But the most inspiring part of the day was the reading of Thomas Jefferson’s Declaration of Independence. This document has been referred to as “the American scriptures,” and it does seem to hold that degree of reverence. But the amazing thing to me is how applicable this document is to our situation today. Our founding fathers fully recognized the danger a government can pose to its own people and they worked hard to protect the citizens and to give them “a government of the people, by the people, and for the people.”

Thomas Jefferson was greatly concerned about over taxation and the strength of the American dollar. And the founding fathers set a course for our nation that has made us strong, promoted individual achievement, and created a strong financial system. But our government has strayed long and far from those founding principles and we are now engaging in things that are potentially disastrous to our financial standing and our personal freedom.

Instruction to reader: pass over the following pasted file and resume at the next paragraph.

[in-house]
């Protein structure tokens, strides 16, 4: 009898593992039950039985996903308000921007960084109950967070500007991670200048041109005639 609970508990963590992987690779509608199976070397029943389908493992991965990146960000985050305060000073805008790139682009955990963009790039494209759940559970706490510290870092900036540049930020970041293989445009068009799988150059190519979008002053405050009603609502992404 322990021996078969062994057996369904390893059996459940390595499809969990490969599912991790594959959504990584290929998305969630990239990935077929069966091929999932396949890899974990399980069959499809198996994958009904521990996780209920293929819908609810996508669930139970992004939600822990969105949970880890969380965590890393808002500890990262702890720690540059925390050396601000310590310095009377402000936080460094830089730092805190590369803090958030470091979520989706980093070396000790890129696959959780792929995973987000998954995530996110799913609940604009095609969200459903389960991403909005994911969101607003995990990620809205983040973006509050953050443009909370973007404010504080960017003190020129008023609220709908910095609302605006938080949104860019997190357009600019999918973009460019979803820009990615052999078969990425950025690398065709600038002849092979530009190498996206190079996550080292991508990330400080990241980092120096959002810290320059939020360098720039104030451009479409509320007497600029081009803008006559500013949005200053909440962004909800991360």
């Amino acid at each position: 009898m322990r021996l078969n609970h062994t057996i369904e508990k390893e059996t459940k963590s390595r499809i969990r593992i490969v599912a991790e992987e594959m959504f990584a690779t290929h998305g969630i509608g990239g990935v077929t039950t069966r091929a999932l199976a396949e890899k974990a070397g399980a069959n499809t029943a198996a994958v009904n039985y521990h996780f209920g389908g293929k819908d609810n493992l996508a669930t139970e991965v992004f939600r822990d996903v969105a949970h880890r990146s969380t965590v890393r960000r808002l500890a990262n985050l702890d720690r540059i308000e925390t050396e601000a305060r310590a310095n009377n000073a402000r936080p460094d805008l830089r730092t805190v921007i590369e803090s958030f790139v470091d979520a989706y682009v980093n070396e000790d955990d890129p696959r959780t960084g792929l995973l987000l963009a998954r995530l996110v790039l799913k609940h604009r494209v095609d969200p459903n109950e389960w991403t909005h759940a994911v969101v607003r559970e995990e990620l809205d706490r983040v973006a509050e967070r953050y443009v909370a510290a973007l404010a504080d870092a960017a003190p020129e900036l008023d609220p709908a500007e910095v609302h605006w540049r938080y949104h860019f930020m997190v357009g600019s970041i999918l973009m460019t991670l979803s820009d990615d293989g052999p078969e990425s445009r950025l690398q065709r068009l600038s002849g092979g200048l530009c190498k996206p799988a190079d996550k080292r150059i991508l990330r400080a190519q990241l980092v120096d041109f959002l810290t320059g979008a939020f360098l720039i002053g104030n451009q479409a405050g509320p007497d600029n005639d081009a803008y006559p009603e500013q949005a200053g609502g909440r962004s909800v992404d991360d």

It was truly inspiring to stand with 400 or so other quietly respectful people gathered below the house and hear Thomas Jefferson’s words read aloud. If you live anywhere near Central Virginia, you should put this on your calendar for next year’s Independence Day. It will be a day well spent.

Presentation of the colors - by the Lynchburg Boy Scouts

Learn more from the Poplar Forest web site.

Read the Declaration of Independence. If you use the Scribd embedded document below, you may want to click on the Full Screen Toggle on the top-right of the window. It will make it a little easier to read. When you’re done, click the toggle again to return to this screen.


  1. Good to meet you on the Fourth, sir! Thank you for your kind words to us at the show and for supporting Poplar Forest for this event.

    We hope to see you next year and look forward to seeing more of you in cyberspace!

    Have you visited www.streetofcards.tv? yet?


    Alex & Charon* The Swordswallowers

  2. It was great meeting you too, Charon. I checked out your FB page and love your tattoo work. You're quite talented. And I would love to photograph you. You look like you'd be a wonderful subject! I bet you and Alex are a hoot when you're not working.

    Thanks also for the link. I had not seen this before. I'll have to share it with some of my illusionist friends. We're all amateurs, but we love doing it.